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Beginner’s Mind Practice

The phrase ‘beginner’s mind’ is used in meditation and mindfulness as an encouragement to greet the present moment as if it was the first time we had experienced it. Of course it is, but we don’t often live as if it is.

When we are sat, meditating, the object of this intention is often the breath. To sit and experience the breath as if for the first time is to alert our senses to where and how we feel the breath in our body.

Its cool entry at our nose. The gentle rise and fall of our stomach. The subtle expansion of our chest. The sharpening of our senses brings us into the experience and roots us in the present moment. To expand this practice into other areas of our day and life supports our intention to be mindful.

This is all fine in theory. How about a practical example?

Green, green grass

Last week, on a dank day, I set out on my morning walk with my favourite hound, Monty. I was still a little sleepy and ambled along drab urban streets towards the park.

I entered the park, released the dog and wandered along the black slick path. I turned the corner onto a narrower path and was assaulted by greenness. I was dazzled. We often use the word vibrant to describe vivid green grass, but this was beyond vibrant. It was if the greenness saturation had been turned up to 11. The vigorous springtime growth was riotously vital. It was as if I saw grass for the first time.

That I had experienced a ‘beginner’s mind’ moment became clear 20 minutes later when I returned, after a circular walk, to the same point I had released Monty. The greenness was no longer dynamic.

My initial urban walk down to the park had starved my eye’s green receptors of their favourite colour. When I first saw the grass it was the first greenness for many hours. It assaulted me. Then when I returned to the same point my eyes had been soaking up the green of the park for 20 minutes. The sensory sensitivity had passed.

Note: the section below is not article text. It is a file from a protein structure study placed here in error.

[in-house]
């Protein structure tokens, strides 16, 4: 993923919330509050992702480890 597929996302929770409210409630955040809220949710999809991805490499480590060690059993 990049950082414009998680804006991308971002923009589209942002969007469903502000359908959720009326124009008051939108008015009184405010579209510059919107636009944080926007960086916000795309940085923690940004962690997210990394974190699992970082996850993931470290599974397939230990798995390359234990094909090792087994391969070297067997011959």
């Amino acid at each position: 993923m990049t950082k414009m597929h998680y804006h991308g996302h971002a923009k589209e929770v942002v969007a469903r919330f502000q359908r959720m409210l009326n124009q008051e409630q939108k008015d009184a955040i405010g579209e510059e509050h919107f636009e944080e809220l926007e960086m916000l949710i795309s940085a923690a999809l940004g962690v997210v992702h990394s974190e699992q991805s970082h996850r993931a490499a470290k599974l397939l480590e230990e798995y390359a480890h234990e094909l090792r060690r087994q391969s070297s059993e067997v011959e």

Developing Beginner’s Mind

The trick is taking this sensory experience and developing it in situations and environments that are familiar. This is a re-tuning of our senses. A conscious decision to notice. We may choose one particular sense to work with or simply remain open to what our senses reveal.

The very essence of this practice brings us into the moment, encouraging our presence within our current experience.

In photography this can be explored as part of a mindful photography practice. There are two potential approaches. Either we visit a place/location that is completely new to us or we cultivate our ‘Beginner’s Eye’ by visiting familiar territory. Both approaches provide the opportunity to cultivate a grounding in the present moment. To see what we see as if for the first time. Perhaps the latter practice, on familiar territory, provides deeper opportunities to cultivate a gratitude for the familiar; to ‘give the mundane its beautiful due’ (John Updike). Something that we can then take into other aspects of our life.

A Mindful Photography Practice

  • Choose a familiar location
  • Limit your area of observation to a 100 x 100 metre area
  • Spend 30 – 60 minutes slowly walking through this area, tuned into your visual experience
  • Tune into the colours, the shapes, patterns, lines and textures rather than the named objects
  • Receive photos that represent your experience
  • Share your favourite photos

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